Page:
The peaceful farming village Bugarach with its population of only 189 people in the Aude region, southwestern France. The village is situated at the foot of the Pic de Bugarach, the highest mountain in the Corbières wine-growing area, the Daily Telegraph reports.
But in the past few months, the quiet village has been inundated by groups of UFO watchers and fanatics who believe the peak is an “alien garage.”
They think that extraterrestrials are quietly waiting in a massive cavity beneath the rock for the end of the world in 2012, at which point they will leave, taking, it is hoped, a lucky few humans with them.
“This is no laughing matter,” Jean-Pierre Delord, the Bugarach’s mayor. “If tomorrow 10,000 people turn up, as a village of 200 people we will not be able to cope. I have informed the regional authorities of our concerns and want the army to be at hand if necessary come December 2012.”
Mr Delord said people had been coming to the village for the past 10 years in search of alien life following a post in an UFO review by a local man, who has since died. “He claimed he had seen aliens and heard the humming of their spacecraft under the mountain,” he said.
The internet abounds with tales of the late President François Mitterrand being curiously heliported on to the peak, of mysterious digs conducted by the Nazis and later Mossad, the Israeli secret services.
Recently, the interest in the site had skyrocketed, said the mayor, with online UFO websites, many in the US, advising people to seek shelter in Bugarach as the countdown to Armageddon commences.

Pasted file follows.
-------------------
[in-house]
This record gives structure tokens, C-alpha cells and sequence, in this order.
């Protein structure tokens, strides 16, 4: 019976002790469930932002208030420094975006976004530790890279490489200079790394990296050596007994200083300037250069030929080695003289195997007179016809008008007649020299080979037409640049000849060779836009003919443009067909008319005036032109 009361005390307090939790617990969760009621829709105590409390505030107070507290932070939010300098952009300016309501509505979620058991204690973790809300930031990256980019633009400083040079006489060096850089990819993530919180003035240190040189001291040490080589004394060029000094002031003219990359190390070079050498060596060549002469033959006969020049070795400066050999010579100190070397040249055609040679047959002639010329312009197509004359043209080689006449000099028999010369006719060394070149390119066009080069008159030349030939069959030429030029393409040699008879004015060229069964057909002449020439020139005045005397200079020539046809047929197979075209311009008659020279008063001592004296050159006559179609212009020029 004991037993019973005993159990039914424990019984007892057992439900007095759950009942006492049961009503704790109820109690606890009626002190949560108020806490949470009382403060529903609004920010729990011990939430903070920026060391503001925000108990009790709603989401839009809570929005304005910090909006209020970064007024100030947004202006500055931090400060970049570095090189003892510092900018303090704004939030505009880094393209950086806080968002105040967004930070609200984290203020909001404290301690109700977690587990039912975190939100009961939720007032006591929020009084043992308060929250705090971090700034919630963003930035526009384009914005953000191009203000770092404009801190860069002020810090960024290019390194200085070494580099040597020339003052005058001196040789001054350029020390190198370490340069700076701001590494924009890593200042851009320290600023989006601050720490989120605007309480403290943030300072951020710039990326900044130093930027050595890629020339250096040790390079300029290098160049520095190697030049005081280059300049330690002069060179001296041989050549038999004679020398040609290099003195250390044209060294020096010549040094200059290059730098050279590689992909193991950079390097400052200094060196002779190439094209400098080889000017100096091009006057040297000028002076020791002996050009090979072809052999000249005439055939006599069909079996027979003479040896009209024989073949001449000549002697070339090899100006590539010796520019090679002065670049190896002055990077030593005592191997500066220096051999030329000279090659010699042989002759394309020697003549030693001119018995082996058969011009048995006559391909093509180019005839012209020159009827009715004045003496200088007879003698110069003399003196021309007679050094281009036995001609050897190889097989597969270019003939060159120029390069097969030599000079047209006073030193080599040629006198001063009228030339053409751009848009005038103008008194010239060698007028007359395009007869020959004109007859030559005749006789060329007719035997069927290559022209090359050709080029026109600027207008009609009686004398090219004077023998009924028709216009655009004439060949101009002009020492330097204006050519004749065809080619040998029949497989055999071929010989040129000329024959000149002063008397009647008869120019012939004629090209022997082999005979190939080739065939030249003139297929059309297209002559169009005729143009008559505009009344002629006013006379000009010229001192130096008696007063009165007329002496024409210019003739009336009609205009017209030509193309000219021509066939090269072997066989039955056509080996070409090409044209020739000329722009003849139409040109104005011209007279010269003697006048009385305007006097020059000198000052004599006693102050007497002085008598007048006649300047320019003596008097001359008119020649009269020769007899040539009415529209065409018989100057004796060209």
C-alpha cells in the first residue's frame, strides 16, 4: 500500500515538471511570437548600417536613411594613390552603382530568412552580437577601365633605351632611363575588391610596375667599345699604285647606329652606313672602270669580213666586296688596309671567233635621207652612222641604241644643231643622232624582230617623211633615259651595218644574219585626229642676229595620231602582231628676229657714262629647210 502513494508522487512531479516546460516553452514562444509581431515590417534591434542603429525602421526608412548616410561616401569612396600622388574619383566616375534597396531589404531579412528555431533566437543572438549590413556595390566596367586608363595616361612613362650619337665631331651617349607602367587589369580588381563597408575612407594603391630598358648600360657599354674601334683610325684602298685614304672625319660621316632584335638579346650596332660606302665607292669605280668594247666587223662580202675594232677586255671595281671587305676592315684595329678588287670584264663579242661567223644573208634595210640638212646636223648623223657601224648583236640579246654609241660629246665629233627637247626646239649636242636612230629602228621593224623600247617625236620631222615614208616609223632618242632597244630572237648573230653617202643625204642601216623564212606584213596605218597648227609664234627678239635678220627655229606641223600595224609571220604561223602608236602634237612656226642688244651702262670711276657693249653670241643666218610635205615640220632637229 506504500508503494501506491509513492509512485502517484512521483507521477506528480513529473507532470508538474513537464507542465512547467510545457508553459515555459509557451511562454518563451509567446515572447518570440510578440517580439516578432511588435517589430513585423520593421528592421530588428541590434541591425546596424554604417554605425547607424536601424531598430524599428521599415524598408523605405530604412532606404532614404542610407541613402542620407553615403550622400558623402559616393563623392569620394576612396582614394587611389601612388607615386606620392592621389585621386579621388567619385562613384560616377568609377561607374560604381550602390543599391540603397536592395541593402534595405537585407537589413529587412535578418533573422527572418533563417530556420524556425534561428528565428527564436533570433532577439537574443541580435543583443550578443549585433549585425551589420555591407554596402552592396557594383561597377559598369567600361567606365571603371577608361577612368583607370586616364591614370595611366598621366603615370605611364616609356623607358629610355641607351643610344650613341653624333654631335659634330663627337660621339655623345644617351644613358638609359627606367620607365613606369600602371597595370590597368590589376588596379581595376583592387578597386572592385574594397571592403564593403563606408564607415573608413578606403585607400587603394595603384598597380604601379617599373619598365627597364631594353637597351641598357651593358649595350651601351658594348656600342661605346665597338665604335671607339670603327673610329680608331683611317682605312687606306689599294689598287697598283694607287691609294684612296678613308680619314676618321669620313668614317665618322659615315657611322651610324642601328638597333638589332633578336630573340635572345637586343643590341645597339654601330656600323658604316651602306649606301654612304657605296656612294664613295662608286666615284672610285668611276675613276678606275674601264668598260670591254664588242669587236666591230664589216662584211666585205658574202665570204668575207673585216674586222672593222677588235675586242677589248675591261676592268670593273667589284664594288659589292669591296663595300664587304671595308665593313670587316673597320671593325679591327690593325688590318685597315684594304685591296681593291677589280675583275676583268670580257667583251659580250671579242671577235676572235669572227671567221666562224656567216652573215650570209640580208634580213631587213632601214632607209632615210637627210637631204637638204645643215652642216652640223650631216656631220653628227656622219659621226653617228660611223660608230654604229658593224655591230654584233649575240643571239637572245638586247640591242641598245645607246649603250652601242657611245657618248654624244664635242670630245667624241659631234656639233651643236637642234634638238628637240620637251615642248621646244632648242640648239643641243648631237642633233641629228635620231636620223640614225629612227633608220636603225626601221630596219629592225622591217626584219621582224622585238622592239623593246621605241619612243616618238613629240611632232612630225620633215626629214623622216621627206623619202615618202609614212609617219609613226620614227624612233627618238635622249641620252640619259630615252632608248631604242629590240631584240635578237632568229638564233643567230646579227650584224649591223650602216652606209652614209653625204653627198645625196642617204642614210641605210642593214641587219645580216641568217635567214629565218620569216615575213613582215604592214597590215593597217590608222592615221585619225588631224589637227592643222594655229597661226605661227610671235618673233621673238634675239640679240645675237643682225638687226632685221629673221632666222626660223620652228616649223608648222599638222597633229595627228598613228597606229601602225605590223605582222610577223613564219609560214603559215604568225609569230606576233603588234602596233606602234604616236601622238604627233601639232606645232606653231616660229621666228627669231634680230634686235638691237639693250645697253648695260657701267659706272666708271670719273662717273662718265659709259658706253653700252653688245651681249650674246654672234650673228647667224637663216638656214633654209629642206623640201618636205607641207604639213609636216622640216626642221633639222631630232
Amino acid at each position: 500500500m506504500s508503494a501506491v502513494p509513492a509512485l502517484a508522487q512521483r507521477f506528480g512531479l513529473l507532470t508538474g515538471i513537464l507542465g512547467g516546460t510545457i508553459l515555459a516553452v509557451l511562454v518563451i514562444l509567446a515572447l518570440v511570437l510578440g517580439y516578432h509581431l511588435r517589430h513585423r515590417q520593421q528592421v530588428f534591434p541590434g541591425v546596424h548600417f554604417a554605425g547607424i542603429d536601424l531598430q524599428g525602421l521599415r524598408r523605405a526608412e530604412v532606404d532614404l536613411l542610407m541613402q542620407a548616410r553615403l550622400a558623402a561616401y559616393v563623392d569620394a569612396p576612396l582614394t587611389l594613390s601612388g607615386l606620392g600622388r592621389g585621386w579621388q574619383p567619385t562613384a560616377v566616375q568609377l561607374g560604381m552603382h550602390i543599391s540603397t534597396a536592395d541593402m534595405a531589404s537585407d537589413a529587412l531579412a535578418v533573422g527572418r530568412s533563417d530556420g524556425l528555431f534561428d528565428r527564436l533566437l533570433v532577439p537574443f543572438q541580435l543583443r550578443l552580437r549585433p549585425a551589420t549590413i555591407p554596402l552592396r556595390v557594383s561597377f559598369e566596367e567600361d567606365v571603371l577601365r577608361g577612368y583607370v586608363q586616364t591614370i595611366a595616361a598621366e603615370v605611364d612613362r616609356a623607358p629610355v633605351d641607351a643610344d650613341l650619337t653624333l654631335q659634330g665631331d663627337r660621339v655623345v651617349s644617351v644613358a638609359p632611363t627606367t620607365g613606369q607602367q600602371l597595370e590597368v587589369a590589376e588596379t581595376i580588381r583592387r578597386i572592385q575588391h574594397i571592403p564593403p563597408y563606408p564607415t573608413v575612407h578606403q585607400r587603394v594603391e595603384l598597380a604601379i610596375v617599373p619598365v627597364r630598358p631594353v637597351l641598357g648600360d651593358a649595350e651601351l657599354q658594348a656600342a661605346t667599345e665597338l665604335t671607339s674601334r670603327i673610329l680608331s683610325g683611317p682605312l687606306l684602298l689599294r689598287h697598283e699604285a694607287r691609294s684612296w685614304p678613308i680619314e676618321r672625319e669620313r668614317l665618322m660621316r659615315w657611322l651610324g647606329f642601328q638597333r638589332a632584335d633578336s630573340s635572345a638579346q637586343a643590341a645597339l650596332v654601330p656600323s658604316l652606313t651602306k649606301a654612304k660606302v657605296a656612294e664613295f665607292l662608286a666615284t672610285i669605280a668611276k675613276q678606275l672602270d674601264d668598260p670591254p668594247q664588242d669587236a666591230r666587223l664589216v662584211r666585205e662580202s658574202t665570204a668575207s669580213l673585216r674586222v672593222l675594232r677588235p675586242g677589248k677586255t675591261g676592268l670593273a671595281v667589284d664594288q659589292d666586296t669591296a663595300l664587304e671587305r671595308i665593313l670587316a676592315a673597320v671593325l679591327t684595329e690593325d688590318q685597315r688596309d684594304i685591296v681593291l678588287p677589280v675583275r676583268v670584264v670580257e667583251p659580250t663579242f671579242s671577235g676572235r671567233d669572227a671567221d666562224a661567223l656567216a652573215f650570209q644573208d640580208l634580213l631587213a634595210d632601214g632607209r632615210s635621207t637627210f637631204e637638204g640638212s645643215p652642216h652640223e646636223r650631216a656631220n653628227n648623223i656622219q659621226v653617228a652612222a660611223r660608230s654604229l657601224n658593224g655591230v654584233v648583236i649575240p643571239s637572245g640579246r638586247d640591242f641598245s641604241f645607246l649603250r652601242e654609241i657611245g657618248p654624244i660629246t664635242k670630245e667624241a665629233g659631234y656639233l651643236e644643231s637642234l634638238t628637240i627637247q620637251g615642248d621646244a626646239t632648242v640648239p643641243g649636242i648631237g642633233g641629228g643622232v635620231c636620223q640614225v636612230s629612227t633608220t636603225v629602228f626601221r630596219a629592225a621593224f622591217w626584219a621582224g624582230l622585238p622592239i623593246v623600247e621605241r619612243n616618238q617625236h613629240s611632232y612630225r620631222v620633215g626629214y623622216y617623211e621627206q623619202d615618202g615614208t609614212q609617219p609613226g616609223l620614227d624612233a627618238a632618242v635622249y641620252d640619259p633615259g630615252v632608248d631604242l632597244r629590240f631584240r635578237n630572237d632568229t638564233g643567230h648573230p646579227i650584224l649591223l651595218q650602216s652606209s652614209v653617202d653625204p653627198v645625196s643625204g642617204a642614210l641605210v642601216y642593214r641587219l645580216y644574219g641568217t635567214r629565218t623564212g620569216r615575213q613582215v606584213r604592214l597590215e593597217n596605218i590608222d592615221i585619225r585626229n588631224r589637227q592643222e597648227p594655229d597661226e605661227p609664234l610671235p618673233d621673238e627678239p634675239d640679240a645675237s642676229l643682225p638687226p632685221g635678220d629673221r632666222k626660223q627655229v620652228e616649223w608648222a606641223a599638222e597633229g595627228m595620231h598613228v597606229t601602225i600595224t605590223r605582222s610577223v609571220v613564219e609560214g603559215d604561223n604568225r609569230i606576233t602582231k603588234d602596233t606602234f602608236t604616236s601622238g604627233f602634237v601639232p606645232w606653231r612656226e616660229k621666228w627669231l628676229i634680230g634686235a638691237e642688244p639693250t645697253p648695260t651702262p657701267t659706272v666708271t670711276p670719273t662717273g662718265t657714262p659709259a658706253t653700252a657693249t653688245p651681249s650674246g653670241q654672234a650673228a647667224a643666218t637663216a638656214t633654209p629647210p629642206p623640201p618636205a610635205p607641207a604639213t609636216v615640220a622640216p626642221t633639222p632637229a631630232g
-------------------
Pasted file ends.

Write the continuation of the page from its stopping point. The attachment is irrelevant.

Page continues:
“Many come and pray on the mountainside. I’ve even seen one man doing some ritual totally nude up there,” said the mayor. Sigrid Benard, who runs the Maison de la Nature guesthouse, said UFO tourists were taking over. “At first, my clientele was 72 per cent ramblers. Today, I have 68 per cent ‘esoteric visitors’,” he said.
Several “Ufologists” have bought up properties in the small hamlet of Le Linas, in the mountain’s shadow for “extortionate” prices, and locals have complained they are being priced out of the market.
Strange sect-like courses are held for up to €800 a week. “For this price, you are introduced to a guru, made to go on a procession, offered a christening and other rubbish, all payable in cash,” said Mr Delord.
Valerie Austin, a retired Briton from Newcastle who settled in Bugarach 22 years ago who said the alien watchers were spoiling the village atmosphere.
“You can’t go for a peaceful walk anymore. It’s a beautiful area, but now you find people chanting lying around meditating. Everybody has the right to their own beliefs, but the place no longer feels like ours,” she said.
Recently she found a black virgin statuette cemented to the rock face. Although she described the alien claims as “total rubbish”, she said there was nevertheless something special about the place.
“It has a magnetic force in the scientific sense of the word. There is a special feeling here, but if I really believed the world were about to end, I’d have a whale of a time over the next two years” rather than look for salvation, she said.
Most believe Armageddon will take place on December 21st, 2012, the end date of the ancient Maya calendar, at which point they predict human civilisation will come to an end.
However, scientists have recently proved that the errors made in calculating the Mayan calendar means it may be inaccurate according to a recent textbook. That means those waiting for the world to end on Dec. 21, 2012 might be in for a big disappointment.